Aerial #9
digital c-print
100 x 121 cm

Aerial #10
digital c-print
252 x 243 cm

Base Gallery is pleased to present “VOID,” a solo exhibition of works by Sachigusa Yasuda from July 4 to July 30.

Her career started with photograph and drawing along with the extensional experiential installation based on the
viewpoint from underneath of one’s feet bottom. After moving to New York, her practice undertook a major
change with the application of a top-down view. Having created body of new works composed of hundreds of
photographs taken from a high altitude, she has continuously participated in exhibitions at the museums such as
California Museum of Photography, Sezon Museum of Modern Art and The National Art Center, Tokyo to name
a few.

As always, what lies behind in Yasuda’s recent practice is her distinct personal sense and physical remembrance
acquired through the bodily experience of her soles placed on whatever and wherever it is, and it can be said that
the feeling of euphoricness and insecurity brought by those bird’s eye view landscape photographs is one example.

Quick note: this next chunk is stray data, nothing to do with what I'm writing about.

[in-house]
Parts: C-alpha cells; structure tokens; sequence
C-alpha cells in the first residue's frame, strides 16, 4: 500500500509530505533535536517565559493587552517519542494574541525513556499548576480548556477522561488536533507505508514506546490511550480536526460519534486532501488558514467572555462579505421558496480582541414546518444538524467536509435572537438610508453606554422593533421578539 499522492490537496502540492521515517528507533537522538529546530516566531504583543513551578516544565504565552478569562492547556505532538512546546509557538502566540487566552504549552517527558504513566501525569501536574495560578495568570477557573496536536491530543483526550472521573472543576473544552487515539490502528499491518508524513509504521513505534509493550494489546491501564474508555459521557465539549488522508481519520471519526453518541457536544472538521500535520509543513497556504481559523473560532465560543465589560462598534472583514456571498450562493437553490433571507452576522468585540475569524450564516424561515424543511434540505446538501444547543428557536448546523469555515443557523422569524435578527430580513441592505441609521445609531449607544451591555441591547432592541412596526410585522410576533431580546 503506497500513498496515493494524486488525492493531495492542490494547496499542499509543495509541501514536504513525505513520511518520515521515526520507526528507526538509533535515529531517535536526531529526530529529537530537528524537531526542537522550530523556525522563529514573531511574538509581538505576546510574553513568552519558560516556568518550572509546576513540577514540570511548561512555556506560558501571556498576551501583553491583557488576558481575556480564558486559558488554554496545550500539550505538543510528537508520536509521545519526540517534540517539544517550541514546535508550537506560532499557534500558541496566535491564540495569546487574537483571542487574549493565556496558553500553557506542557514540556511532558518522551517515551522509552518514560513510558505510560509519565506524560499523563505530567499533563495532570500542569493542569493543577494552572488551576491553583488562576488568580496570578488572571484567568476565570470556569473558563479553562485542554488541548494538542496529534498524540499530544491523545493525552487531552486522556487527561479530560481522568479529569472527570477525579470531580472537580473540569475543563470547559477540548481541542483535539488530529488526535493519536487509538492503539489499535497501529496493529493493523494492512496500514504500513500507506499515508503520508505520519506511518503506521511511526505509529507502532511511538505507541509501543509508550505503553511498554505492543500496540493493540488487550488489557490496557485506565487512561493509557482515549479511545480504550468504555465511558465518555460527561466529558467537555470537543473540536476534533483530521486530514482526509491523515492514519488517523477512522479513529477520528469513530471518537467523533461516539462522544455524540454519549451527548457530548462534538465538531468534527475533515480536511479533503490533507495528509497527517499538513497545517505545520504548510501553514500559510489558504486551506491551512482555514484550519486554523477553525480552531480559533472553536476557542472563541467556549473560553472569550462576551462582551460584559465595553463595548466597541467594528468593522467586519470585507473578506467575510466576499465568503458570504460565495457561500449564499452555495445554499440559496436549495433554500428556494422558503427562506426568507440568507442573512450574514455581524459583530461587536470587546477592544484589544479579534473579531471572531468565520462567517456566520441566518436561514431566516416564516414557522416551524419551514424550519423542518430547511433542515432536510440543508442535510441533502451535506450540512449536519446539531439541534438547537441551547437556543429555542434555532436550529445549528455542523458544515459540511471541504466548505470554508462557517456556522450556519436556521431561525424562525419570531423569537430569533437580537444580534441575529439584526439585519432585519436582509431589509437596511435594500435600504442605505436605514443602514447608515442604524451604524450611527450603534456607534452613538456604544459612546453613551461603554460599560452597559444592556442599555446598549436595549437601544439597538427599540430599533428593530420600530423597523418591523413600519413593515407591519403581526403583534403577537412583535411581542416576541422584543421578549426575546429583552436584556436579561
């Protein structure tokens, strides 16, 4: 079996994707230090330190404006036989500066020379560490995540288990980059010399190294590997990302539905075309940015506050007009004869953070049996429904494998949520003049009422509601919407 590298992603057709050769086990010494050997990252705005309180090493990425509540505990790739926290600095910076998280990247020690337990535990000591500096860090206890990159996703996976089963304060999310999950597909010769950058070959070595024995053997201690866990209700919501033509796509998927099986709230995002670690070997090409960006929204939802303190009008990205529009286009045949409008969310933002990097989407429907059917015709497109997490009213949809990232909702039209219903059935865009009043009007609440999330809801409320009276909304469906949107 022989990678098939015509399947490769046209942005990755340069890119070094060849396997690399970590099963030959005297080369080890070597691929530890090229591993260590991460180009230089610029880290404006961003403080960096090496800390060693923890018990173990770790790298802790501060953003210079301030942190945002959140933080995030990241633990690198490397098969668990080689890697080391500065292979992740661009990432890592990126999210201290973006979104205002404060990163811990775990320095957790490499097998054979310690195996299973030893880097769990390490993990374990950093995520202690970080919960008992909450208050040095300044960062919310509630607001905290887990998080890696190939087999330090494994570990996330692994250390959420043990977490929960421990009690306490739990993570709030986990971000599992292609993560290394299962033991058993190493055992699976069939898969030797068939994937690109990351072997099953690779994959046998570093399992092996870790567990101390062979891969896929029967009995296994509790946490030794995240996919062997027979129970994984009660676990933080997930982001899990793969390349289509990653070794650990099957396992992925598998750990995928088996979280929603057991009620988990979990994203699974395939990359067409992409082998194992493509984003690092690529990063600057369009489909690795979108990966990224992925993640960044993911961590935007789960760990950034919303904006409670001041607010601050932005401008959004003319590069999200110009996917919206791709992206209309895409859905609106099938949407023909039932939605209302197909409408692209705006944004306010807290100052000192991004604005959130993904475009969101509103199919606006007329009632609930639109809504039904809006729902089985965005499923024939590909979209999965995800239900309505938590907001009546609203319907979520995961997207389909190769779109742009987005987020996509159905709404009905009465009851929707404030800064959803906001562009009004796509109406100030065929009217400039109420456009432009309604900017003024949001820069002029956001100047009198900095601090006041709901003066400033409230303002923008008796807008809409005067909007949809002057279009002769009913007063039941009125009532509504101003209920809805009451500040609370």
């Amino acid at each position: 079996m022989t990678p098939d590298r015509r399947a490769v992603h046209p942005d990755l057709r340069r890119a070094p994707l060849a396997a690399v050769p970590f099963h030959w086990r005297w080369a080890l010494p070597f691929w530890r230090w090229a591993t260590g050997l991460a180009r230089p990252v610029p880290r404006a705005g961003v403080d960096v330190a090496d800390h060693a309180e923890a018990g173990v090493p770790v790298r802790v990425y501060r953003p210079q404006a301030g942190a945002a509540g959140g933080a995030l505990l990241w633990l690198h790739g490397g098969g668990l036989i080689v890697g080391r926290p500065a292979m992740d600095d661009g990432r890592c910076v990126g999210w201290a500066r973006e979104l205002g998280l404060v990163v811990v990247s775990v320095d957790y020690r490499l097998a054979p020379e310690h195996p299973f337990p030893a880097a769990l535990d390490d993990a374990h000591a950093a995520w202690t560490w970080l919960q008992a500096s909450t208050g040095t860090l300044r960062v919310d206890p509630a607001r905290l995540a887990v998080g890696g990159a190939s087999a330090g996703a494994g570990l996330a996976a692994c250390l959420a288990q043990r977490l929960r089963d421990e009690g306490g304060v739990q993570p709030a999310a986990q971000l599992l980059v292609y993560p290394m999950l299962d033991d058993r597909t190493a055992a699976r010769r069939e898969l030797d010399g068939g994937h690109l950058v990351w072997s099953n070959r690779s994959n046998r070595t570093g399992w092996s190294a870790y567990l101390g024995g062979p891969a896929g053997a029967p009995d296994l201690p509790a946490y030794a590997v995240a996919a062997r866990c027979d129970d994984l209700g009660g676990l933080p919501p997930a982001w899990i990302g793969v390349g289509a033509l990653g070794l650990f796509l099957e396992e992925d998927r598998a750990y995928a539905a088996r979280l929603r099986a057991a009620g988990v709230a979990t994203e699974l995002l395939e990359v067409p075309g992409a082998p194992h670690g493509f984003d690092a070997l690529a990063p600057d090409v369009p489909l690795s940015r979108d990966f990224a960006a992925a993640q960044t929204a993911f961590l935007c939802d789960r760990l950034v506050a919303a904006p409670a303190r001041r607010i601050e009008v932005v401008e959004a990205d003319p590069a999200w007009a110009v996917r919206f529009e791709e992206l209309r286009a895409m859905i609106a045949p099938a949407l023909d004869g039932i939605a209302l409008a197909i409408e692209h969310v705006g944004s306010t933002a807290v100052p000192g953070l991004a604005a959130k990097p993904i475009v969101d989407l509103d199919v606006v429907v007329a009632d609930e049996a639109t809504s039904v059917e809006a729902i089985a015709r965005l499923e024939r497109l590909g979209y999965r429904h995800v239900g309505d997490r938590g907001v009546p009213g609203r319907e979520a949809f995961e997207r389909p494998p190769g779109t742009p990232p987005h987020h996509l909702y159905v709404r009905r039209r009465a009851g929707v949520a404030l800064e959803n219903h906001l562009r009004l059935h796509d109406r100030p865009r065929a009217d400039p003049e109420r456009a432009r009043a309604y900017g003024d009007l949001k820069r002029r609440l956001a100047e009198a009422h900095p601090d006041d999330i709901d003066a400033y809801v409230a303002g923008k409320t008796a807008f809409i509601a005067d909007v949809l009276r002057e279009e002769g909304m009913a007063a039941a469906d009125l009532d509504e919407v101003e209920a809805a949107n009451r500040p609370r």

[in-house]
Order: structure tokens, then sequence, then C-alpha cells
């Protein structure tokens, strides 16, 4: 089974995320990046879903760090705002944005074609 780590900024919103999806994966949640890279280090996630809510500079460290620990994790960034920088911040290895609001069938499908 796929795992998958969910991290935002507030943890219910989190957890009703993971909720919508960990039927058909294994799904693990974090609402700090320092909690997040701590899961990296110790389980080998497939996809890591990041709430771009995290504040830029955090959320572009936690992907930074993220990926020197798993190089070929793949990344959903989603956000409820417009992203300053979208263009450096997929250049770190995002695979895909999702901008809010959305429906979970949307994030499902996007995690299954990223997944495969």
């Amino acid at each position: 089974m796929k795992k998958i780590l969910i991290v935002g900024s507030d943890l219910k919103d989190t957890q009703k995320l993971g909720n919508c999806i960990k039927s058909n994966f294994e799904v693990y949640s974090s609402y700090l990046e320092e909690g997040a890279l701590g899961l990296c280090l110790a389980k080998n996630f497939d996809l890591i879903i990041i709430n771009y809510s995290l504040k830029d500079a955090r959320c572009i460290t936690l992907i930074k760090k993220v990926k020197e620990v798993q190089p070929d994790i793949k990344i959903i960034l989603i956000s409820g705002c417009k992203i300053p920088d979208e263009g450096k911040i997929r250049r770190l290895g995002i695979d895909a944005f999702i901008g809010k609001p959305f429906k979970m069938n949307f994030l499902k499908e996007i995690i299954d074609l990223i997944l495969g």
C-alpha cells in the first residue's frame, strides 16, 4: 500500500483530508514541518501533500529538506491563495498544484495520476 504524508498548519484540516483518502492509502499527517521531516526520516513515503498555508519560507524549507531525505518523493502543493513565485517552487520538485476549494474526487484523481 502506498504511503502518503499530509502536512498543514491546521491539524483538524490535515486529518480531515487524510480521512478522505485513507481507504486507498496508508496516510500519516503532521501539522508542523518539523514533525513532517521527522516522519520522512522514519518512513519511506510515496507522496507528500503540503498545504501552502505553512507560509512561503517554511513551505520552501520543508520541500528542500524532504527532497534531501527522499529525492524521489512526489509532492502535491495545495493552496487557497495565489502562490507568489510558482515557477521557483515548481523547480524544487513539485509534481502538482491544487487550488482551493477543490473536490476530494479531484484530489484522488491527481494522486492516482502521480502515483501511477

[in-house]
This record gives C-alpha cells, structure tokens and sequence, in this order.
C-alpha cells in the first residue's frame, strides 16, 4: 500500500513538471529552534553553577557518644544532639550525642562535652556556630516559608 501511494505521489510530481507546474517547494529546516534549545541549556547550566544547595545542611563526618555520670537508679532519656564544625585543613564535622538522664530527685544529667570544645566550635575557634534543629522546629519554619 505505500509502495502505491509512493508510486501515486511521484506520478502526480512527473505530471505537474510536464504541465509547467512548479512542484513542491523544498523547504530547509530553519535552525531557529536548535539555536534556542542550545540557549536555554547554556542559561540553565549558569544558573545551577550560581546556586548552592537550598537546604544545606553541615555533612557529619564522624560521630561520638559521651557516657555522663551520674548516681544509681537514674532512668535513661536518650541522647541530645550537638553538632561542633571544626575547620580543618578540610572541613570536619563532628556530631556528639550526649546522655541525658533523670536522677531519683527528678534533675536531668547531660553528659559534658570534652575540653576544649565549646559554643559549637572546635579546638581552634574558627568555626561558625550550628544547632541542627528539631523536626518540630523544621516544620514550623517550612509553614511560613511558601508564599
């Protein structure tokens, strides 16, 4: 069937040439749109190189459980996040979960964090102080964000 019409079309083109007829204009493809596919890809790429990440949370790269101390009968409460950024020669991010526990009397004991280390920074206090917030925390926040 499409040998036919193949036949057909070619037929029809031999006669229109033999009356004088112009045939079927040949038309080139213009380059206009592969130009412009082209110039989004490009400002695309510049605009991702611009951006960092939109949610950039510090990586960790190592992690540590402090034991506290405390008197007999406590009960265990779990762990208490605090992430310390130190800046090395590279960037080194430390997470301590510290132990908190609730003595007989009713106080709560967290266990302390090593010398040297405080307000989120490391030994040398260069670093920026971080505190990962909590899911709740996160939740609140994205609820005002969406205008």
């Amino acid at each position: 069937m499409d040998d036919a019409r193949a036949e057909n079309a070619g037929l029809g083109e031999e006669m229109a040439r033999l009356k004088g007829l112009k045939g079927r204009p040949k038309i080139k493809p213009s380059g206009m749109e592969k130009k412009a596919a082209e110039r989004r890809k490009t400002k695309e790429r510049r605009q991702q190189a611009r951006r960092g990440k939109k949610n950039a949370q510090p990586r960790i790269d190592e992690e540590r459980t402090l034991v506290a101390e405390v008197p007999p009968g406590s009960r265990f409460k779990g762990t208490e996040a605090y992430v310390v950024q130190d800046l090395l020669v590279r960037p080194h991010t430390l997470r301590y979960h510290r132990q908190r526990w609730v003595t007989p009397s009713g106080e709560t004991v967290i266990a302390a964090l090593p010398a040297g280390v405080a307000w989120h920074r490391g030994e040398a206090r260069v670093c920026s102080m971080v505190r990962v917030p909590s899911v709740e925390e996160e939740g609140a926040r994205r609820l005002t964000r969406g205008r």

Furthermore, the personal sense goes as far as her own physical absence being realized as she takes photographs.
“VOID,” the box-shaped white spot in her work, seems to indicate not only the swaying sense of Yasuda herself
who tries to identify something but also the truthfulness and falsehood, and it seems to invite and urge viewers to
switch the subject for new experience.

This exhibition marks Yasuda’s third solo exhibition with Base Gallery and will feature a new piece on Fukushima
from the on-going project she has engaged in the past several years since the Great East Japan Earthquake.
What existed there before were complete collapsed due to the earthquake and tsunami, and what we can see now is
the scene of narrowly remaining groundwork for houses. The photograph composed only of those groundworks
stimulates our body and mind from below and slowly extends a sense of insecurity.

This work, in fact still in progress as of this exhibition, has been produced by connecting hundreds of photographs
taken by the artist after the earthquake. As in her past works, she first disjointed those images, this time by rooms
and parts of houses, and then connected them together to make the whole image. This mosaic-like long piece seems
to be a memorial tapestry in a sense. It once again presents our physical remembrances lurking in many of us and happens to reveal them with what’s sealed in each of us. Also being
connected with her skyscraper series of bird’s eye view at a fundamental level, this piece calmly questions the sense
of wriggling being present in ourselves.